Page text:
Canadians for

 Direct Democracy (CDD)      

A Referendum Advocacy Group

Let the People Decide!

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Letter to Richmond City Council

Similar letters were sent to Burnaby and Vancouver City Councils
cdd@npsnet.com
http://www.npsnet.com/cdd/
November 21, 1997

Submission to Richmond City Council
Re: Direct Democracy

Your Worship and Council:

We are a non-profit, non-partisan group. We made a submission to Council on November 12th, when Casino gambling was on the agenda.

We write to follow up on your letter from Mayor Profili of Rossland to all B.C. municipalities, urging that if you support Direct Democracy that you write to the Minister and UBCM expressing this conviction.

We believe that Direct Democracy has the potential to revitalize the democratic health of the City, the Lower Mainland, the Province, and senior governments; and we urge Richmond City Council to join with Rossland in a leadership position.

Direct Democracy is a system of government which has flourished in Switzerland for l30 years, in Rossland for 7 years, has worked in Pitt Meadows for the past few months, and is now under active consideration in the District of North Vancouver.

Direct Democracy involves the people in the decision-making process by a system of popular initiatives leading to binding referenda.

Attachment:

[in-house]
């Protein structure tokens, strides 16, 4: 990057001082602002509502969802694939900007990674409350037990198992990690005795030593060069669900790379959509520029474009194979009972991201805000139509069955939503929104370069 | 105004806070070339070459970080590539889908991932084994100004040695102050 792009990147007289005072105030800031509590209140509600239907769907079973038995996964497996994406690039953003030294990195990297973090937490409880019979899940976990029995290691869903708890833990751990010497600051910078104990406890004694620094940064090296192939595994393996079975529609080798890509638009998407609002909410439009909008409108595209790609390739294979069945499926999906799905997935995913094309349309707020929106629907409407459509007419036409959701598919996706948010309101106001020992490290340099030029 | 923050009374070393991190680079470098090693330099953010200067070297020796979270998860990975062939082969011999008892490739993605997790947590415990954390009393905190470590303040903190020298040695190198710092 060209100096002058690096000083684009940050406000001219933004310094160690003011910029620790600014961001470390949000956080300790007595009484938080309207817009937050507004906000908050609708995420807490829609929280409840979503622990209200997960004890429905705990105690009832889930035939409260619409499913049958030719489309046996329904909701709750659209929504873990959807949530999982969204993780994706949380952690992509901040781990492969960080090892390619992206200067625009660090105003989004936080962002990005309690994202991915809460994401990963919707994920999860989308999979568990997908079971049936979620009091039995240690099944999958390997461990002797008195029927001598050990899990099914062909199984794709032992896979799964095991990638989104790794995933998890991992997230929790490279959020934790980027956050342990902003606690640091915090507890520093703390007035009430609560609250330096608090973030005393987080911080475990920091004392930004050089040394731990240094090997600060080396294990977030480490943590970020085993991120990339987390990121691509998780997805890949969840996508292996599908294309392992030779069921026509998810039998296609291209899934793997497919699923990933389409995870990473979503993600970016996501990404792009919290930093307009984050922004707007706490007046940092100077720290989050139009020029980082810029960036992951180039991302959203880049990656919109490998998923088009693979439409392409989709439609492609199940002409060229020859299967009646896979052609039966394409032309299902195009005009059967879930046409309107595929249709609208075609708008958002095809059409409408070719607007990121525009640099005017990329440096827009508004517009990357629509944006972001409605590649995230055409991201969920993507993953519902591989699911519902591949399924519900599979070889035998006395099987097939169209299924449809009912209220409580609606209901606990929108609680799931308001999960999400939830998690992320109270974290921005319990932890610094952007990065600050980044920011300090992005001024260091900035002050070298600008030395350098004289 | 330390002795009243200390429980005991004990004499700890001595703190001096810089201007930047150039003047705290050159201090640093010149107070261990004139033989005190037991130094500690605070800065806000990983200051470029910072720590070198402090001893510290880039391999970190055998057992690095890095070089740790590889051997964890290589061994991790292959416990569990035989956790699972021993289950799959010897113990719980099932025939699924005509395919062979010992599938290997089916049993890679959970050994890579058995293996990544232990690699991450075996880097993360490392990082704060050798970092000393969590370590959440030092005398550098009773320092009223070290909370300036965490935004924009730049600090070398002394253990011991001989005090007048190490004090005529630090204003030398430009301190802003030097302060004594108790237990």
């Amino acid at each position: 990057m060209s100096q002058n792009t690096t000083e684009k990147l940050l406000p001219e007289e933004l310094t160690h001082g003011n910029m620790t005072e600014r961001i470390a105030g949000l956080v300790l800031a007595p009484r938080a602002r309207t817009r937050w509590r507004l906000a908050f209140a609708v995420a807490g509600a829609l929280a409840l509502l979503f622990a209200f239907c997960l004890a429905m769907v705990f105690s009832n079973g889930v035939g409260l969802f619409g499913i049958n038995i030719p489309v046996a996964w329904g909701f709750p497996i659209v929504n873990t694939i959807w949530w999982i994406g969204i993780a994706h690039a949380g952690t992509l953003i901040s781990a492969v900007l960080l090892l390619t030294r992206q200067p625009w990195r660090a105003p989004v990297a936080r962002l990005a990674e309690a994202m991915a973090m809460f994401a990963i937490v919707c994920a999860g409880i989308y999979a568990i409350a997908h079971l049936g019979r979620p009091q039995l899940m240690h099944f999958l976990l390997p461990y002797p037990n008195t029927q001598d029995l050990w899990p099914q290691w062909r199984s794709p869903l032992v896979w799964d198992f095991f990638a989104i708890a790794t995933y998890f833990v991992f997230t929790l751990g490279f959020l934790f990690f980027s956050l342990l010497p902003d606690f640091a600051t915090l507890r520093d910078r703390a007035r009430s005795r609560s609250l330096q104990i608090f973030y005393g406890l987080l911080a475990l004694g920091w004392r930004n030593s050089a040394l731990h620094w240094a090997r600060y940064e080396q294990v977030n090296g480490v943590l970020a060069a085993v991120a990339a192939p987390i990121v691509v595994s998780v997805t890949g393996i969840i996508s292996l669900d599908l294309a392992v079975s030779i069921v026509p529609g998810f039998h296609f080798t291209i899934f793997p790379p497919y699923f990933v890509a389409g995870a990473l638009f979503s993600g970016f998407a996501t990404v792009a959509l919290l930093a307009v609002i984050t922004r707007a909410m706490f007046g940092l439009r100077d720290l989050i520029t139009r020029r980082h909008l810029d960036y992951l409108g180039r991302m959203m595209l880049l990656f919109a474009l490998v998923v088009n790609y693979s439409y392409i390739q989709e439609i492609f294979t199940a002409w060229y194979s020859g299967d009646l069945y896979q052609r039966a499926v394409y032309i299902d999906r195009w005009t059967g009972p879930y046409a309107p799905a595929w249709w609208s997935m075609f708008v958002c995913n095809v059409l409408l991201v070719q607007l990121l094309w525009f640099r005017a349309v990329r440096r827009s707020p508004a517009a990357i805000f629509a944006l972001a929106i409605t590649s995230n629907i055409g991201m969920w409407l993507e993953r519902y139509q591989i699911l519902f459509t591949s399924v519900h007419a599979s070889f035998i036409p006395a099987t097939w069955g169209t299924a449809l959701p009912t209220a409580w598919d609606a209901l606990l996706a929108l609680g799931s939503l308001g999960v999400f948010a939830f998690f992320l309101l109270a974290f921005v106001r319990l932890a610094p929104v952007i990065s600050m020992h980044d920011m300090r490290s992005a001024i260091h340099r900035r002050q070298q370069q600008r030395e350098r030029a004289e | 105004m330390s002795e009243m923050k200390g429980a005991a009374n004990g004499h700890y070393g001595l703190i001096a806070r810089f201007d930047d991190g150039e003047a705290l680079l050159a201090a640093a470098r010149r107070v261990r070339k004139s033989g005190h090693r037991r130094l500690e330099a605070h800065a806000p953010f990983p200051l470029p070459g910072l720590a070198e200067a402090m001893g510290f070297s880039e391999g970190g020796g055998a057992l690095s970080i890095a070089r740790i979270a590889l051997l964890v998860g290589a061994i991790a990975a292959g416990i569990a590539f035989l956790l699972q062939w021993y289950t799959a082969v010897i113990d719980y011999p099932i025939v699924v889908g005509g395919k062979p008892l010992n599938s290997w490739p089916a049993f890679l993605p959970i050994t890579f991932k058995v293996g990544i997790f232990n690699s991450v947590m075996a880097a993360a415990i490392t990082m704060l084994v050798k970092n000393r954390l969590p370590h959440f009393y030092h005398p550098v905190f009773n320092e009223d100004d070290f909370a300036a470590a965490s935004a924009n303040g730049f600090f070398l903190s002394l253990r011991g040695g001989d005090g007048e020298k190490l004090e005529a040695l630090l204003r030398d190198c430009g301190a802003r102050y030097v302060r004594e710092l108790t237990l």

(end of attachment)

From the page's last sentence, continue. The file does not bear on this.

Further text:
e.g. If a group of registered voters (2% in Switzerland, 15% in Pitt Meadows) proposes a new law, or challenges an existing law by signing a petition, the government must hold a binding referendum.

During the last few years the Swiss have decided by binding referendum:

In Switzerland, as in Rossland, the vast majority of laws is not challenged by referendum -- because the laws are in line with what most voters want.

It is widely accepted that referendums are popular with the people.

But Direct Democracy has many advantages for council too:

How expensive is Direct Democracy? In Rossland they have had 7 referendums since l99l at a cost of $l.00 per capita, per referendum. Some referendums can be held at the same time as elections at very little incremental cost.

On balance, referendums probably save money because they prevent expensive reversals of decisions.

Does Direct Democracy lead to slash and burn tax cut policies? This has not happened in Switzerland. Nor has it happened in Rossland where the voters approved by referendum a $l00.00 property tax increase to build BCs first and only ozone water treatment plant.

There are many other questions that arise in people's minds. Our literature and website answer many of these questions. Others need local input.

The federal Reform Party and the Green Party have made Direct Democracy part of their platforms.

The real question is:
Will Richmond be one of the progressive councils which sees Direct Democracy as an opportunity?
Or will it battle with the increasing anger and frustration of its own citizenry?

The District of North Vancouver voted on November 3rd, 1997 to study Direct Democracy, despite their pride in being already one of the most democratic councils in B.C.
Will Richmond choose to join them on this enlightened path?

Yours sincerely,

Colin Stark
Vice-President
Canadians for Direct Democracy

Enclosures

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